Flash new-look Queenstown Primary School launched

2 minutes read
Posted 5 July, 2024
Queenstown Primary School leader tour guides who showed guests around the new look school at the ready with their maps

Queenstown Primary School leader tour guides, who showed guests around the new-look school, at the ready with their maps

Queenstown Primary School’s $1million-plus property redevelopment was officially opened last week after two years of hard work, but it’s straight back to fundraising a further $400,000 for the remaining projects in the school’s 10-Year Plan.

About 50 invited guests, including Southland MP Joseph Mooney, Ministry of Education officials, Queenstown Lakes Mayor Glyn Lewers, Māori leaders and former school families, were welcomed to the 2 July launch with principal Fiona Cavanagh performing the karanga. The school’s Central Otago Lakes champion Kapa Haka group performed before guests who were given a tour by head students.

Last Thursday (4 July) all parents and those interested were offered tours of the new-look school after another mini-ceremony where Cavanagh spoke. Year 5 students served up delicious, free veggie soup as well.

The redevelopment includes 10 new classrooms, repurposed from Wakatipu High School and fitted out for primary school use, a new junior playground based around a pirate ship, whānau room with cooking facilities, sandpit, AstroTurf surfaces and upgraded hard courts.

The new double-glazed classrooms have replaced 10 old sub-standard, single-glazed ones. Cavanagh says the redevelopment has all been thanks to funding from Aotearoa Gaming Trust, Central Lakes Trust and the Community Trust of Southland, with funds also contributed by the school board and Ministry.

“In the 10 years that I have been leading QPS, many Boards of Trustees have planned for substandard buildings to be replaced and for the site to be more child friendly,” Cavanagh said, at the opening.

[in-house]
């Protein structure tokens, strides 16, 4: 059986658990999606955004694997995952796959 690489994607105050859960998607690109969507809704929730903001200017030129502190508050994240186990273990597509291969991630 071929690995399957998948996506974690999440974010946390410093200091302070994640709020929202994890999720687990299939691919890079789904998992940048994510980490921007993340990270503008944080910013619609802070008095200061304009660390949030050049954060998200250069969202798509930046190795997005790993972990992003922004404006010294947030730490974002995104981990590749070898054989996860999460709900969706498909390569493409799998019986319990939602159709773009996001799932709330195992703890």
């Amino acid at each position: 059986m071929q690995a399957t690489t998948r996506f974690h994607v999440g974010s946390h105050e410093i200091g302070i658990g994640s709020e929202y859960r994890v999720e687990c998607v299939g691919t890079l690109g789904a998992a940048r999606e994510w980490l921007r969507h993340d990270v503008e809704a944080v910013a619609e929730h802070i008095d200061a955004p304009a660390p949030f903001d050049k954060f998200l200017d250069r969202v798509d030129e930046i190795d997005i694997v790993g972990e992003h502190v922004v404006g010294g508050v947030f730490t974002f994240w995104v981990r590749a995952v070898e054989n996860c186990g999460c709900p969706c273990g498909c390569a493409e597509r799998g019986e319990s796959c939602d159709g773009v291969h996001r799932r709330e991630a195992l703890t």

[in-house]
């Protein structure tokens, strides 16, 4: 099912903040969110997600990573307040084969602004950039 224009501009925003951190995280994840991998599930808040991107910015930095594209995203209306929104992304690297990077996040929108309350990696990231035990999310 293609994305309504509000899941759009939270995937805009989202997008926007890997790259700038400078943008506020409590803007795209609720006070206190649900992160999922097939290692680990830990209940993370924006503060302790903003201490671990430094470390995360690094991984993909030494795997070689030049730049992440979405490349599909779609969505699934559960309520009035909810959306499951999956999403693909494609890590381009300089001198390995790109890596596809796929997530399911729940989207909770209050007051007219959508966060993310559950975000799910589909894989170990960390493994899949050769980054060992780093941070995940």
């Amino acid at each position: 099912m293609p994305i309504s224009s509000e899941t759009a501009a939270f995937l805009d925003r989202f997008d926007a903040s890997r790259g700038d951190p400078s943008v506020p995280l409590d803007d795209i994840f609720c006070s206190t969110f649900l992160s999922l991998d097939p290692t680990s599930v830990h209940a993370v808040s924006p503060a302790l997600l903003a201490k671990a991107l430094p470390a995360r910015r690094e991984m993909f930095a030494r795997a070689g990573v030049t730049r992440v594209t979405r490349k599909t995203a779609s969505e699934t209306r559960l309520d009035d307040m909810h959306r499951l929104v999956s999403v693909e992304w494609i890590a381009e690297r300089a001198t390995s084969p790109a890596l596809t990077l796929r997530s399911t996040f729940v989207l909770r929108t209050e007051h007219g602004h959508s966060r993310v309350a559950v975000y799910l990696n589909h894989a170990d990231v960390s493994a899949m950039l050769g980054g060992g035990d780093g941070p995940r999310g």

In 2022 the Ministry approved the new relocatables from Wakatipu High School to become permanent fixtures, opening the way for the redevelopment.

The board and school leaders are wasting no time. The ‘QPS Project’ fundraising initiative was also launched at the opening, in the hope of raising a further $400k by 2027 to complete the school’s 10-year-Master Plan. This next development phase will incorporate a strong cultural narrative, in keeping with the Māori heritage of the school grounds – once a wetland and important food gathering place for mana whenua.

A base has been set in the grounds to create a celestial compass that, in time, will signal puaka, the Matariki star seen from the site, Cavanagh says. A waharoa will adorn the school entrance gates from the new front staircase. A bike track and hopefully a new senior playground, along with other outdoor upgrades, will also be part of the ‘QPS Project’.

Queenstown’s oldest state primary school, Queenstown Primary, which opened in 1975, celebrates its 50th anniversary on 29 April next year with a date yet to be set for the celebrations. Cavanagh’s hoping many past pupils will attend.


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